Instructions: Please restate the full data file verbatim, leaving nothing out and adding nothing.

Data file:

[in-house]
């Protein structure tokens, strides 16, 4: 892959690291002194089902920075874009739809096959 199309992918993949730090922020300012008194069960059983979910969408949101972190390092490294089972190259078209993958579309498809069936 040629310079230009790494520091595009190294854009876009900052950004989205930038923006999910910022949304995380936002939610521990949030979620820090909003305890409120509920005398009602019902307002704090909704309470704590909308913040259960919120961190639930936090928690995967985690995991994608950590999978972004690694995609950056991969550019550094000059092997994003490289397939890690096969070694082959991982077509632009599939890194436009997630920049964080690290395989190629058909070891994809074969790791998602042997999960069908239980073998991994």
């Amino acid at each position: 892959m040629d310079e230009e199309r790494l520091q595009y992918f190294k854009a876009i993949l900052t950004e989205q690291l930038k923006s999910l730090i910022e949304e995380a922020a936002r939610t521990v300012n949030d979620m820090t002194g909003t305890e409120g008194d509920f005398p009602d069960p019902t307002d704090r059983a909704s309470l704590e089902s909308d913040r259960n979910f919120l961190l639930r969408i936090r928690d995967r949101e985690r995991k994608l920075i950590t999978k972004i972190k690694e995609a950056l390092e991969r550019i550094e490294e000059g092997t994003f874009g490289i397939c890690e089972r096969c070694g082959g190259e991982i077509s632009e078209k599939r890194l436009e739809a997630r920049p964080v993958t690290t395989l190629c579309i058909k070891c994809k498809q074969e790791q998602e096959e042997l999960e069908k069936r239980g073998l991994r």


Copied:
[in-house]
């Protein structure tokens, strides 16, 4: 892959690291002194089902920075874009739809096959 199309992918993949730090922020300012008194069960059983979910969408949101972190390092490294089972190259078209993958579309498809069936 040629310079230009790494520091595009190294854009876009900052950004989205930038923006999910910022949304995380936002939610521990949030979620820090909003305890409120509920005398009602019902307002704090909704309470704590909308913040259960919120961190639930936090928690995967985690995991994608950590999978972004690694995609950056991969550019550094000059092997994003490289397939890690096969070694082959991982077509632009599939890194436009997630920049964080690290395989190629058909070891994809074969790791998602042997999960069908239980073998991994």
């Amino acid at each position: 892959m040629d310079e230009e199309r790494l520091q595009y992918f190294k854009a876009i993949l900052t950004e989205q690291l930038k923006s999910l730090i910022e949304e995380a922020a936002r939610t521990v300012n949030d979620m820090t002194g909003t305890e409120g008194d509920f005398p009602d069960p019902t307002d704090r059983a909704s309470l704590e089902s909308d913040r259960n979910f919120l961190l639930r969408i936090r928690d995967r949101e985690r995991k994608l920075i950590t999978k972004i972190k690694e995609a950056l390092e991969r550019i550094e490294e000059g092997t994003f874009g490289i397939c890690e089972r096969c070694g082959g190259e991982i077509s632009e078209k599939r890194l436009e739809a997630r920049p964080v993958t690290t395989l190629c579309i058909k070891c994809k498809q074969e790791q998602e096959e042997l999960e069908k069936r239980g073998l991994r």